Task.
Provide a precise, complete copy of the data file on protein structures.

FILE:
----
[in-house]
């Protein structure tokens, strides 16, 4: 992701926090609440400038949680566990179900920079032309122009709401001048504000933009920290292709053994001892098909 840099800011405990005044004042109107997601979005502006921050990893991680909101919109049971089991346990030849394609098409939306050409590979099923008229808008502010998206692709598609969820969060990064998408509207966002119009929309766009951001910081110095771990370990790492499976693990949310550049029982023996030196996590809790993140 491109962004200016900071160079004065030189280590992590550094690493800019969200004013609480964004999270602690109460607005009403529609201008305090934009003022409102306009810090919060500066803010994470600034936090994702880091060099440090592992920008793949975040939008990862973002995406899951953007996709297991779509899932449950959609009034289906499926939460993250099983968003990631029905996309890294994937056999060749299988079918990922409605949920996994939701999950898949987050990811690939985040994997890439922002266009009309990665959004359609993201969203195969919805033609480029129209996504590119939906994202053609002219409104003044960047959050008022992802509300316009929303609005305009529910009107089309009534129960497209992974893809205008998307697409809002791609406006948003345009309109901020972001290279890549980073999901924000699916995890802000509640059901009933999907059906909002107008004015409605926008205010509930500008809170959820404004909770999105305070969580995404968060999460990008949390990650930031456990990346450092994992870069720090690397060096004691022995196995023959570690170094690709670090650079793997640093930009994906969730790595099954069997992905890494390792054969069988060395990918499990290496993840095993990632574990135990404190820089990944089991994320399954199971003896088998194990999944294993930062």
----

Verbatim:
[in-house]
């Protein structure tokens, strides 16, 4: 992701926090609440400038949680566990179900920079032309122009709401001048504000933009920290292709053994001892098909 840099800011405990005044004042109107997601979005502006921050990893991680909101919109049971089991346990030849394609098409939306050409590979099923008229808008502010998206692709598609969820969060990064998408509207966002119009929309766009951001910081110095771990370990790492499976693990949310550049029982023996030196996590809790993140 491109962004200016900071160079004065030189280590992590550094690493800019969200004013609480964004999270602690109460607005009403529609201008305090934009003022409102306009810090919060500066803010994470600034936090994702880091060099440090592992920008793949975040939008990862973002995406899951953007996709297991779509899932449950959609009034289906499926939460993250099983968003990631029905996309890294994937056999060749299988079918990922409605949920996994939701999950898949987050990811690939985040994997890439922002266009009309990665959004359609993201969203195969919805033609480029129209996504590119939906994202053609002219409104003044960047959050008022992802509300316009929303609005305009529910009107089309009534129960497209992974893809205008998307697409809002791609406006948003345009309109901020972001290279890549980073999901924000699916995890802000509640059901009933999907059906909002107008004015409605926008205010509930500008809170959820404004909770999105305070969580995404968060999460990008949390990650930031456990990346450092994992870069720090690397060096004691022995196995023959570690170094690709670090650079793997640093930009994906969730790595099954069997992905890494390792054969069988060395990918499990290496993840095993990632574990135990404190820089990944089991994320399954199971003896088998194990999944294993930062």